sleepy day.

last night was intensely bad.  i had to go to an after hours GP centre, because the ribcage spasms were excruciating, and the strongest thing i had was over the counter panadol-codeine and i am throwing a codeine related tantrum due to how gross it makes my stomach feel.  as well, i’m getting weird other symptoms – hot flushes, including the crawling skin sensation, and my whole body is extremely itchy.  i knew the GP couldn’t do anything, but i just wanted to make sure it wasn’t an infection.  all clear – at least my  liver&tumours is not infected, right?  a tiny silver lining.

i then got really, really upset.  i just felt completely overwhelmed by the whole situation, and i just had no idea how i could cope with this going on and on and on – that this is about to be our life for the foreseeable future. and it’s the OUR thing that kills me – that i have to put my partner, my family and my friends through all of the stress and worry and terror, through babysitting me because i don’t cope too well on my own at nights.  i feel cruel and sad that i have to do this to other people.  it is absorbing. it is boring, when it’s the only thing on my mind, and every conversation practically makes mention of it.  it’s frightening.  i’m certainly not ashamed to ask for help – sometimes, it’s the best thing you can do because it allows people to actually DO something other than just worry.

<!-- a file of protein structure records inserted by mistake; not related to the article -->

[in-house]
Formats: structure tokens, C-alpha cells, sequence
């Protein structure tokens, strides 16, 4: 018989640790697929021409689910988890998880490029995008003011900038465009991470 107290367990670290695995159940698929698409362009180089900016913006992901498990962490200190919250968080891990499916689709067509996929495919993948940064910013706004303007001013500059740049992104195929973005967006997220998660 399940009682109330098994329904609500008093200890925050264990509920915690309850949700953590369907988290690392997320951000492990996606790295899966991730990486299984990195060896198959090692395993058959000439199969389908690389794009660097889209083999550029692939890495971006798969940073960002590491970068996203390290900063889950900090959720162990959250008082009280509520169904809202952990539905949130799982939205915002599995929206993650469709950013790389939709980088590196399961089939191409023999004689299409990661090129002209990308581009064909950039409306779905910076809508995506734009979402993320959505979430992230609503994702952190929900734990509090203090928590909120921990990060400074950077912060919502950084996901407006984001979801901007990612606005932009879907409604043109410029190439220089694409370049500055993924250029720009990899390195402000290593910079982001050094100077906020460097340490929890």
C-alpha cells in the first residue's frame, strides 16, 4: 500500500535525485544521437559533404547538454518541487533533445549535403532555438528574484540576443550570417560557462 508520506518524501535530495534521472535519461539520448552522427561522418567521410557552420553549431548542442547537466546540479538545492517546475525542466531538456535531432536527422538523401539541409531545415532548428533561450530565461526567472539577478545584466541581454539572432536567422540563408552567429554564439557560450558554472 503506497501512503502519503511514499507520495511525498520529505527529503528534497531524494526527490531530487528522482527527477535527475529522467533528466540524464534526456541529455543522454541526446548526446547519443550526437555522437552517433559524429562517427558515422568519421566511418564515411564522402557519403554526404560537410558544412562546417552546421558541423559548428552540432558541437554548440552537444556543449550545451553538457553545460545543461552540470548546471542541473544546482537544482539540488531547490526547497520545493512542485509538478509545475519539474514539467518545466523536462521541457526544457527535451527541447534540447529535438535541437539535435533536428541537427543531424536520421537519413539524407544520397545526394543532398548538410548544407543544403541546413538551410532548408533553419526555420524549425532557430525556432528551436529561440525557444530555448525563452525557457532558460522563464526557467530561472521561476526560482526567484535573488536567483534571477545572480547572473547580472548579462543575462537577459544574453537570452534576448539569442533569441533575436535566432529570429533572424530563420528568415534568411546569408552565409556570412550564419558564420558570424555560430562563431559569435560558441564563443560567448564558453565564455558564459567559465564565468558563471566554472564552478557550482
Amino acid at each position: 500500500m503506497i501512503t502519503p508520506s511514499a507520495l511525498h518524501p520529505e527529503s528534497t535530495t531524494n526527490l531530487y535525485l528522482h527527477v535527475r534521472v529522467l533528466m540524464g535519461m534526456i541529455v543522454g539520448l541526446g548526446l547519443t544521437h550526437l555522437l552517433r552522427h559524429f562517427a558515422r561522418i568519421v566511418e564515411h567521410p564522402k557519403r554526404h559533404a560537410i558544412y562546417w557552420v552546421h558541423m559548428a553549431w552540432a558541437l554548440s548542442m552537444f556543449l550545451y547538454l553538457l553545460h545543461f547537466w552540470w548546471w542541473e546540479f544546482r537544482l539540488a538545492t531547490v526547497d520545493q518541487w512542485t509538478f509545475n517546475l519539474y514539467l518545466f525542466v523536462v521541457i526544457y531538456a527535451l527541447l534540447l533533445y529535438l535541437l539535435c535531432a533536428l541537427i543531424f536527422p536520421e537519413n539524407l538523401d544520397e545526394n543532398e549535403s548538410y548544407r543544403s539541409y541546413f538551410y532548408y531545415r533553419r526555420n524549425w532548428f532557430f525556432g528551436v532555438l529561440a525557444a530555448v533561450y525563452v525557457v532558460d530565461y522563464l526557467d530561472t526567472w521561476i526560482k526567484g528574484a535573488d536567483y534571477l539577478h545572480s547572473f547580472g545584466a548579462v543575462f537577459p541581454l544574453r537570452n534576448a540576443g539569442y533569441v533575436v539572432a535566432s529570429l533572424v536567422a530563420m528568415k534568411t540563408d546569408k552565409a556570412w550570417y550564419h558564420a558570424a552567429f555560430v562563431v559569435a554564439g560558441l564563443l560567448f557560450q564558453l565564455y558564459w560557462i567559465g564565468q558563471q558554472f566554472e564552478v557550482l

Today, i continue to be upset about the two tiered health care system in Australia.  please note: this is not based on our current government’s decisions regarding Medicare – it is what i have experienced as a result of the current system as it stands, and as it has stood for some time.  i’m a federal public servant and i prefer to remain as a-political as possible.